That, in any case, was strictly forbidden, but we still managed to dry many a piece there. I was unlucky, the guard caught me and reported me to the camp leader who sent me to the main camp where I had to stand with my face to the wall from six in the morning until 8 at night, not moving and without any food. It was very cold, there was an icy wind. I came back to the barracks totally exhausted. It is difficult to put into words how I managed to survive back then.“

– Jožica Fajdiga (nee Benčič), * 1926, Slovak; Siemens: September 1944, Hall unknown

„[…] First it was the turn of a young Belgian. The guards ripped the underwear off her body, pointing victoriously to the sealing rings.

The Belgian tried to explain that she was forced to help herself in this way and gave the Nazi a disgusted look. But he threw himself on top of her, beating her however and wherever his strikes would land. The girl kept on getting up and throwing him looks of indescribable hostility. He threw her to the ground and kicked her with his shiny boots. Her face was covered in blood in a short while. She didn’t protest, which made her tormentor attack her even more, he got even more angry.

We were standing with Micka in the middle of the prisoner group and saw everything, that they were looking for the sealing rings, so we quickly took them off and – I don’t know how – hid them. That’s why they didn’t find any of the bands on us or on the ones who did the same as us. But we all received stinging slaps in the face. The Belgian nobody saw again after this. It was said that she was transferred to the original camp. She had paid for us all.“

–  Marija Šavli, * unknown, Slovak; Siemens: approx. from autumn 1944, hall 5

„[..] When we got back to the camp, again the summons and the order: As we had not worked enough and had behaved inappropriately, a day of fasting, a day without food! Yet another strike to make us bend. But they were wrong about us. We walked back to the barracks with pride, and this was our victory. For the weaker comrades we still had some baked food, the rest of us had to hold out without. And we held out.“

–  Erna Muser, *1914, Slovak; Start of work at Siemens unknown, hall 8

„[…] Each drop in attention led to blunders which were spotted in the controlling, and for which the ‘responsible’ prisoner was taken to account. Such mistakes led in all cases to swearing, either with or without the participation of the SS – sometimes with the worst kind of swearing and the vilest of words. They could also – and did – lead to ‘reports’ of sabotage. These reports earned you the bunker punishment, a punitive shaving or the block. The Siemens supervisors were informed, particularly about the form of the bunker punishments, in detail. […]“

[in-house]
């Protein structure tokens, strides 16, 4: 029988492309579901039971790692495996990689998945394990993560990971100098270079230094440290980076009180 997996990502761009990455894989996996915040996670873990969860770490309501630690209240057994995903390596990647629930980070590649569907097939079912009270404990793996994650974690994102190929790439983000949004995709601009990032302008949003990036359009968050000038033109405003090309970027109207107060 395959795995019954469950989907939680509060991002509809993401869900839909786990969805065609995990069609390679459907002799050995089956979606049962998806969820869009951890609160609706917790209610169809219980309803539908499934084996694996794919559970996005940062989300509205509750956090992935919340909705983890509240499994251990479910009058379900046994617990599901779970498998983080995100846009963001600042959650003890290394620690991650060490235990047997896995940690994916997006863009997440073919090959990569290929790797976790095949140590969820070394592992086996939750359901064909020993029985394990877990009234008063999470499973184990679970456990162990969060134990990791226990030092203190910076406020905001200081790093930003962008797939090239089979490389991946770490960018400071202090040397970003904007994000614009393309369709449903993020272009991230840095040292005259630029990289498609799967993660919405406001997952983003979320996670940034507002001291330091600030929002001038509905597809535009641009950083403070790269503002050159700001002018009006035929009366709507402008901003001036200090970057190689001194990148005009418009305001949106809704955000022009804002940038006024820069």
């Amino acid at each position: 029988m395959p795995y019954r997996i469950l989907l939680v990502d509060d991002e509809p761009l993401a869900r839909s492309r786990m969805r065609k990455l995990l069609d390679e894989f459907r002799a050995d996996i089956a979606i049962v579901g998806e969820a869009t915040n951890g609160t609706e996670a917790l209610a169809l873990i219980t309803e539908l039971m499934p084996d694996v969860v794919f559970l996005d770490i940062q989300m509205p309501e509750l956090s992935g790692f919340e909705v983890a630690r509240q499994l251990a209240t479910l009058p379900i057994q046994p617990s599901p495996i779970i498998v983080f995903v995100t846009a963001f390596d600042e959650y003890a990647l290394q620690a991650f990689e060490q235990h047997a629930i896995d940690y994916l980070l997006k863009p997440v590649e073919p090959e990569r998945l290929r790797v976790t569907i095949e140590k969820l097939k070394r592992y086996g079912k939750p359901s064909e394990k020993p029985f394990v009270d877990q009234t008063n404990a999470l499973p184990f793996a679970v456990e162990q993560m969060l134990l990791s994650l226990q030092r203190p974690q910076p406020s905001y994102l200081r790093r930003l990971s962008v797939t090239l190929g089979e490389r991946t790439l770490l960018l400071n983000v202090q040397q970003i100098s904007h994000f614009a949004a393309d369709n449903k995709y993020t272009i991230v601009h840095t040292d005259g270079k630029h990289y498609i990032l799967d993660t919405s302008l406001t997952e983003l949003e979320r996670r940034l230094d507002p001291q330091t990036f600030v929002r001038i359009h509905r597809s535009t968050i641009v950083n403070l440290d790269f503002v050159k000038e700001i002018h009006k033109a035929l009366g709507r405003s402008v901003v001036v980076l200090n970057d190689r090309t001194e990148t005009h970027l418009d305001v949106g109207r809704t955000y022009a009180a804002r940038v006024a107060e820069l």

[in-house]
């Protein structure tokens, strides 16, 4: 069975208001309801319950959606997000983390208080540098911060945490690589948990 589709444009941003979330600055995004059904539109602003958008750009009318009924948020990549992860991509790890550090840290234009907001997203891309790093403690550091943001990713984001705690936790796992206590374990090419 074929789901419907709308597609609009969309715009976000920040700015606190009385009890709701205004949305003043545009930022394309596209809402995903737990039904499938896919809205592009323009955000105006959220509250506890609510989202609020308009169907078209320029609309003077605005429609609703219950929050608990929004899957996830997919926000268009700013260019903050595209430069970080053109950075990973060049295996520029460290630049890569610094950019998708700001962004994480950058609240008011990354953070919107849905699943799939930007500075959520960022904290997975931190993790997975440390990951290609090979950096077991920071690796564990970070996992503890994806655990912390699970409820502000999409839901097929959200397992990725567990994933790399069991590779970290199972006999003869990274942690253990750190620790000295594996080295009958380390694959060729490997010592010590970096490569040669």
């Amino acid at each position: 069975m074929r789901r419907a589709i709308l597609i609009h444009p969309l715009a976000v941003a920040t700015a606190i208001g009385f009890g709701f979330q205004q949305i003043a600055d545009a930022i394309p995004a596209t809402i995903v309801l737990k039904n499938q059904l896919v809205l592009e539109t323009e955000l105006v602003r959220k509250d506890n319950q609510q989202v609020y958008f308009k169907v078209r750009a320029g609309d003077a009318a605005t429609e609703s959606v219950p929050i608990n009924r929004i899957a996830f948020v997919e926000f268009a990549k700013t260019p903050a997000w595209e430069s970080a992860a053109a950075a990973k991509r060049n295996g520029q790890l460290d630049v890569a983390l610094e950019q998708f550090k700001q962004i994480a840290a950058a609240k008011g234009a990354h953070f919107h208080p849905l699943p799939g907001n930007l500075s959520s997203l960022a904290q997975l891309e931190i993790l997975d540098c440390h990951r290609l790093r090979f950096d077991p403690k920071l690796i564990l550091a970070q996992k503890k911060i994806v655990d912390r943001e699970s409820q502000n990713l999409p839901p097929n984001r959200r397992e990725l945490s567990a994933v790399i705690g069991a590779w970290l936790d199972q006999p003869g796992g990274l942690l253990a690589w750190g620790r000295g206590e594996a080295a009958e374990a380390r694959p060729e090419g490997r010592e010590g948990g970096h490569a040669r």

– Rita Sprengel, * 1907, German; Siemens: November 1942 – October 1944, hall 2

„[…] Some women were also punished for not working properly. Maybe they were thrown out and went to some prisoner detail that was much, much worse for them. […]“

– Irma Trksak, * 1917, Austrian; Siemens: End of October 1942 – January 1945, hall 3, then the most senior in the Siemens factory

„[…] Suddenly I heard a loud, mean swearing behind my back. He{the commander of the Siemens camp} was roughly beating a 50-year-old French woman with his fists. Her face was quickly covered in blood. Then he wrangled her to the water pipe. „Sabotaging pig! Wash yourself!“ He had beaten her because she had not been working. He waited for her in the middle of the barrack. When she came back, he began to beat her again, as a deterrent to others, until she broke down. He twice kicked her with his boots and then ordered a stretcher to be brought. Two comrades took her back to the to the original camp. She never came back. […] In front of the entrance to our camp, a prisoner was standing on a table. They had put a sign around her neck, saying “I have stolen”. She was nearly snowed under already. Under disheveled hair peeked a bruised face with blood all over it. The arms hung dead, lifeless at her sides. It was obvious she was going to collapse soon. […] When she had come into the kitchens to fetch the pails, she had taken a potato. She too never returned.“

– Vida Zavrl, * unknown, Slowak; Start of work at Siemens unknown, hall 8

„I had a sitting task, but there were prisoners who had to stand at machines all day. Beatings were the order of every day. The SS guards beat with their fists, with a cudgel, sometimes an iron bar, a comrade was so badly beaten she lost consciousness. We had to carry her back to the camp.

The civilian workers beat us for any minuscule thing, because of insolence, because of work errors and for any reason that offered itself. There were also punishments for which the women had to stand outside in the rain for hours. I myself had to stand outside a few times for punishment, for up to four hours. You had to stand to attention, but the guards didn’t watch that all the time.

[…]With regard to the work I would like to add that you could be accused of sabotage very quickly. It was enough just to touch this little precision switch, which was very delicate, with insufficient care, and you earned two lashes. In severe cases, a woman would be hanged. […]“

– Janina Pawlak, * 1914, Poland; Siemens: April 1942 – November 1944, hall unknown